Will, Anna Cate and Pawley headed back to the car for some air conditioning and water while I made the hike up to the arch to meet Betsie and Eli. From the bottom where I was standing it didn’t seem “too bad” of a walk to the top; however, it wasn’t until I rounded the corner and saw the level of pure love Will endured to take Anna Cae to the top. The views were breathtaking!
From here we continued down the scenic road another three miles to Delicate Arch. Anna Cate, Will, Pawley and I went to the lower viewpoint, while Betsie and Eli walked a rocky, uphill half a mile to the upper viewpoint. Both area had amazing views and you truly can’t go wrong when picking which one you want to go to. There simply is no such thing as a bad view in any part of Arches! I want you to remember the size of the arch from this perspective for tomorrow’s post.
From here we made our way back toward the entrance making a stop on the way at the Park Avenue Viewpoint. Another fantastic place to stop and take in the wonder of all around.
I have to say, overall Arches was very wheelchair accessible with many paved or easily walkable paths to points for a picture, without having to hike any trails.
After spending the morning at Arches, we were ready for lunch! We headed back to the RV to relax and eat, before heading into the little town of Moab, while Will worked. It will be easy to tell when we return home what towns we liked the most by the number of apparel items we will have a certain location! My outdoor loving, adventure seeking daughter, Betsie is ready to move here!
When Will was finished he texted so we could pick him up and bring him into town to explore with us. We ate an early dinner as we wanted to drive 30 miles to Canyonlands National Park to see the sunset. Dinner was delicious at Spoke and the soft serve ice cream was a nice refreshing dessert to top it off!
Before heading out to Canyonlands, we stopped by the RV to pick up Pawley. The drive out was easy and relatively flat until we passed through the entrance. Tip for future RVers or cross country adventurers: when the parks close, you can still drive through! What is crazy about this is we saw everything we wanted to see at this time of the day, including a sunset and didn’t have to pay (but as you know from our first National Park in Carlsbad, we actually get in free with Anna Cate’s new National Park Disability Pass).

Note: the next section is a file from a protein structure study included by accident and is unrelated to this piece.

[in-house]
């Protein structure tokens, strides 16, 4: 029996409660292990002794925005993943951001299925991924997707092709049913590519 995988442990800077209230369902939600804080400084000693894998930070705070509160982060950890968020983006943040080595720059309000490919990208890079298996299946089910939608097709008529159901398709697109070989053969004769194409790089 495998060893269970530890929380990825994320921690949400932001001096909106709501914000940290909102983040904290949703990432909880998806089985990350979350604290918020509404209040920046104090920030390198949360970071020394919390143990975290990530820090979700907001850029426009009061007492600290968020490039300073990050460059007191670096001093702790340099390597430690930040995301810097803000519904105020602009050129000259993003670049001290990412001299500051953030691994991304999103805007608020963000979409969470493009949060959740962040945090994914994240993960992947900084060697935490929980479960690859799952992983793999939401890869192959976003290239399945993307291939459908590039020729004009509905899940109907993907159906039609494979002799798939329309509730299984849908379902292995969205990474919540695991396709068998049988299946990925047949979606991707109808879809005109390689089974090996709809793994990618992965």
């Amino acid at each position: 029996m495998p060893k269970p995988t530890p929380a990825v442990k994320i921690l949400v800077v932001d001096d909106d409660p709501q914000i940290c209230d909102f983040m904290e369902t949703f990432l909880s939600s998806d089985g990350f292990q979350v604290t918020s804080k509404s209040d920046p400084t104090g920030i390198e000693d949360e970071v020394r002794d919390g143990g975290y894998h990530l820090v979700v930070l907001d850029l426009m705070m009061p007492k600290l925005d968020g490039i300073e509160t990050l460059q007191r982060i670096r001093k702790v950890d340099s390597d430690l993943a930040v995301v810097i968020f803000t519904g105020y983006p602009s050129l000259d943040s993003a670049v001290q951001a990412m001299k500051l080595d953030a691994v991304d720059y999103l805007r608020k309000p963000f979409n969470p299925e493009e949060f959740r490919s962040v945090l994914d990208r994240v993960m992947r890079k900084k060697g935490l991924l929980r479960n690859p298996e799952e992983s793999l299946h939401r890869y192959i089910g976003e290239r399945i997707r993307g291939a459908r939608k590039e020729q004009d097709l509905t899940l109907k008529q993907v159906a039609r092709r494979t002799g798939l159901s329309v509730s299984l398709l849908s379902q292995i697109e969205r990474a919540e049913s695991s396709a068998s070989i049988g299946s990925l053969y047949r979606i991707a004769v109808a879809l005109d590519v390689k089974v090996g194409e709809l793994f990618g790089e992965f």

Canyonlands did not disappoint either. Breathtaking view after breathtaking view after breathtaking view as we drove the Island in the Sky Park Road which is a 15 mile drive after we drove around 21 miles to the park’s entrance. Unfortunately, I don’t have any extra information to give you as we didn’t get a pamphlet since we drove through after hours. However, I will tell you about each stop in a little more detail.
Our first viewpoint was a the Shafer Canyon Overlook. From here we were able to see the Shafer Trail’s treacherous descent as it hugs the canyon walls below. Only Will and I got out of the car at this point for pictures as were in a time crunch to make sure we made it to the point we wanted to watch the sunset. The kids could see everything from the car and it was a wheelchair accessible point as well. If we had more time, we would have gotten out as you could walk out on a finger of land extending out giving you views of the canyon from both sides.
Next we drove to the Green River Overlook giving you gorgeous views of the Green River to the south and west. Everyone got out of the car and it was a very flat easy walk to the viewpoint. I never have been afraid of heights and I love roller coasters; however, being so incredibly close to these steep drops and overlooks I was becoming fearful as you can see how easily and quickly one wrong step or two can be very dangerous. My children (Betsie and Eli) add an extra layer to my fear as they walk along so comfortably and a bit too close for my comfort level. Just for clarity, it wasn’t so close to the edge of anything, it was simply too close for what I am comfortable letting them go. And with this they call me Karen, as they think I’m being too overly protective and a fun sucker. To which I replied, I would rather them call me Karen, than not be able to call me anything at all!
Lastly, we drove to the Grand View Point Overlook. Grand View Point has a 360 degree view. Looking down on the deep canyons of the Colorado and Green rivers which have been carved by water and erosion over the millennia. This is where we watched the sunset. The views were simply amazing and the whole area was incredibly peaceful.
Our drive back home to the RV resort seemed quicker than it was getting to Canyonlands. The sunset wasn’t until 8:55 pm so the night was a bit later for all of us. Bedtime was around 11:00 and it was a very short night for three of us (leaving you a cliffhanger until tomorrow’s post!). It was one of the best days yet!
One thought on “Day Fourteen: Arches National Park and Canyonlands National Park”
Love love love!